The Art Museum at MSU (formerly the Kresge Art Museum) may have gotten a new name but the caliber of knowledgeable volunteers remains the same.
For 25 years, the museum has hosted a docent program. The docents are a group of volunteers that give tours and engage the community about the museum’s art and exhibitions. The volunteers are very well versed in the information they are presenting each season.
“(The docents) are more than regular volunteers,” said Cari Wolfe, the museum’s assistant education curator. “They’re a great group of people. It is so much volunteer time and you can always count on them.”
The docents engage school-age children in tours and facilitate dialogue to enhance their learning experience. The museum trains new docents every even year. The program is 9 months long and the volunteers go through art history lessons, interact with seasoned docents, give various tours and observe other trainees tours. By the end of the 9 months, “they are very, very prepared,” Wolfe said.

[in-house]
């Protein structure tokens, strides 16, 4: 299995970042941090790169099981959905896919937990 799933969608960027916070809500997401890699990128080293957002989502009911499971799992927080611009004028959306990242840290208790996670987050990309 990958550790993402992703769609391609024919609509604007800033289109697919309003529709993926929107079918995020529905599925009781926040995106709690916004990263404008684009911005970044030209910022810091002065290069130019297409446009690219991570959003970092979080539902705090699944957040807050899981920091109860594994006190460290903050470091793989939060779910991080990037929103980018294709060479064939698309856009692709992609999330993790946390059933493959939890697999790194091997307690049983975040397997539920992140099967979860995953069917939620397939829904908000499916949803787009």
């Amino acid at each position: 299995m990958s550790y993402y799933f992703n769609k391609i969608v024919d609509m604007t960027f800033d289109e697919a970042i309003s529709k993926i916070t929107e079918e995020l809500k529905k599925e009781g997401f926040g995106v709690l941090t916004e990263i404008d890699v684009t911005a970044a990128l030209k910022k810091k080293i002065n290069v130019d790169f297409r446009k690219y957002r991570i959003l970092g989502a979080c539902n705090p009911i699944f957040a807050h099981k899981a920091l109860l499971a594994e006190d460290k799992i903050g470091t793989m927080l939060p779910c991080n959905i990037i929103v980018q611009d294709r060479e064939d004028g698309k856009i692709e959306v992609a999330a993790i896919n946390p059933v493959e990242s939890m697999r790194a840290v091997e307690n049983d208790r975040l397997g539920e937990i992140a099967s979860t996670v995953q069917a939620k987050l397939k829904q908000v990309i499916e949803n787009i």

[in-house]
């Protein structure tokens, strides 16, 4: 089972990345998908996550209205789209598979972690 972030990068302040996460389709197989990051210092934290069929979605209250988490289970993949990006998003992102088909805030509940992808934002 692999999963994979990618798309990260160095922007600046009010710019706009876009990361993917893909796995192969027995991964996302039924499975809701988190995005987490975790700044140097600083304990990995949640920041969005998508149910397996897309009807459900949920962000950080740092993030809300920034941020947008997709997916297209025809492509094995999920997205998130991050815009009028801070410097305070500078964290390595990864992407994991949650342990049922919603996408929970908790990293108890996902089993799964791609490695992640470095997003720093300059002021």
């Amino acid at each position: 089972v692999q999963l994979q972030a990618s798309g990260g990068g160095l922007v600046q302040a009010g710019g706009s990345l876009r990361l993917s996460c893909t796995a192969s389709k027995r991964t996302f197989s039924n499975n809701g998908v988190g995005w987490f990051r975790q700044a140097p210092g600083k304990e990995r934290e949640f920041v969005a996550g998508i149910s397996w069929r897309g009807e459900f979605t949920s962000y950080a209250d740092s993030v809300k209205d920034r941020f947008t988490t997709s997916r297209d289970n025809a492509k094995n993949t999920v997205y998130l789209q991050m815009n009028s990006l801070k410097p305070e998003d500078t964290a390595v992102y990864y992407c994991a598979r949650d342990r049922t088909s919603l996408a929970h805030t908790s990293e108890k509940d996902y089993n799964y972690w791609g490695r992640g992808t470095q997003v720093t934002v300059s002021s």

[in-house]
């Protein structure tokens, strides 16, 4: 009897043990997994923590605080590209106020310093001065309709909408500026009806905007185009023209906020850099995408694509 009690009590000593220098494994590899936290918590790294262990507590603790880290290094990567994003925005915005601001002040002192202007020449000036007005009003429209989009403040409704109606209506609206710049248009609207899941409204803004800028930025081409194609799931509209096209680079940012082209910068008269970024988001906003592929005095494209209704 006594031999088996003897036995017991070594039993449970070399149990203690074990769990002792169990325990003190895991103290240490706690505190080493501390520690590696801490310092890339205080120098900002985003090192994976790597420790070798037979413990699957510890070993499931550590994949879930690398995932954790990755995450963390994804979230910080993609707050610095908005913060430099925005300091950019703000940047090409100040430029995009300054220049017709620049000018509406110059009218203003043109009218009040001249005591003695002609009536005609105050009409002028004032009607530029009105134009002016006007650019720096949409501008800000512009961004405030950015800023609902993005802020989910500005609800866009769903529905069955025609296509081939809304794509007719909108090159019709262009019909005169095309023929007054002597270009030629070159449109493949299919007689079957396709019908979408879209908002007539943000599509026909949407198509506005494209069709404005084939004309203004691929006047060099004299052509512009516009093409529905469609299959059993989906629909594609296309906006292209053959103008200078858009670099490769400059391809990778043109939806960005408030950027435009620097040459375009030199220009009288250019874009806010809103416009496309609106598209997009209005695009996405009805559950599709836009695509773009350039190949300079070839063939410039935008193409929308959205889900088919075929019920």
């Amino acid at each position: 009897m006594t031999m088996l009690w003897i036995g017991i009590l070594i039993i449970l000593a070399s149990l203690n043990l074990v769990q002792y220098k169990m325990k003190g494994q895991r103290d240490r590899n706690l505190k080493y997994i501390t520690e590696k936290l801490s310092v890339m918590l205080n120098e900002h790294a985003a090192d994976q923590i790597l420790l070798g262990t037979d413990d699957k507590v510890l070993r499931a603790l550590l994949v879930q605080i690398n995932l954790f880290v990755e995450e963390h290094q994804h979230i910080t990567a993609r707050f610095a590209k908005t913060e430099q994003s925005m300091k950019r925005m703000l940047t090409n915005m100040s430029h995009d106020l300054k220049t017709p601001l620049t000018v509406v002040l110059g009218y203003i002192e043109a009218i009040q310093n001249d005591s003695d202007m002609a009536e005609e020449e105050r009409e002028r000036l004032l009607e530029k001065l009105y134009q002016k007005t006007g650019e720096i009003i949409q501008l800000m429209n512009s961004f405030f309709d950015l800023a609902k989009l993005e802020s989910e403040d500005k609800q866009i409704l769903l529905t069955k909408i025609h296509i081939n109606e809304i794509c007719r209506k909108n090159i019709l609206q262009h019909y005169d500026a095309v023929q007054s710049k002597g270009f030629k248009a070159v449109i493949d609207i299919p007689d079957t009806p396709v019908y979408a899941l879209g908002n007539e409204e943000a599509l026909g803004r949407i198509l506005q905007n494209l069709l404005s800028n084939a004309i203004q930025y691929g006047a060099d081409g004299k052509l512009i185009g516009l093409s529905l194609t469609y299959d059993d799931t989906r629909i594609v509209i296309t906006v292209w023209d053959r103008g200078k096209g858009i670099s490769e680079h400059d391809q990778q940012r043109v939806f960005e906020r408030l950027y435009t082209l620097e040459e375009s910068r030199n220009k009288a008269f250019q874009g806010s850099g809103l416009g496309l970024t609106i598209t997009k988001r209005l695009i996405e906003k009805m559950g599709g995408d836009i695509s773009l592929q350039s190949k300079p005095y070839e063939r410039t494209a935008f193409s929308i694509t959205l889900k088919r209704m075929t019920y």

Some docents have a fine arts background, while some are just lovers of the arts. Wolfe said that all docents usually have a passion for art and visual culture. The program is unique because it was started by 2 volunteers who wanted to bring the community to the museum. Now, 25 years later, the docent program helps bring tours to over two thousand children each year.
Another responsibility of the museums docents is facilitating community outreach. They travel to assisted living and retirement homes in the community and present a PowerPoint presentation of current exhibitions, give lectures, and engage the residents in meaningful conversation about art. Wolfe said it is a rewarding outreach project for the docents and elders alike. Docents have reported that seeing the presentations have conjured up memories for the elderly residents and has enabled them to reminisce in memories of the past.
Other community outreach projects the docents facilitate are the Capital Area Youth Alliance Family Fun Fair and the East Lansing Art Fair. At both events the volunteers run booths to generate interest about the museum.
“It’s good to step out of the museum and into the public,” Wolfe said. “Sometimes people feel apprehensive about coming into the museum, they feel like they need to already know something about the art.”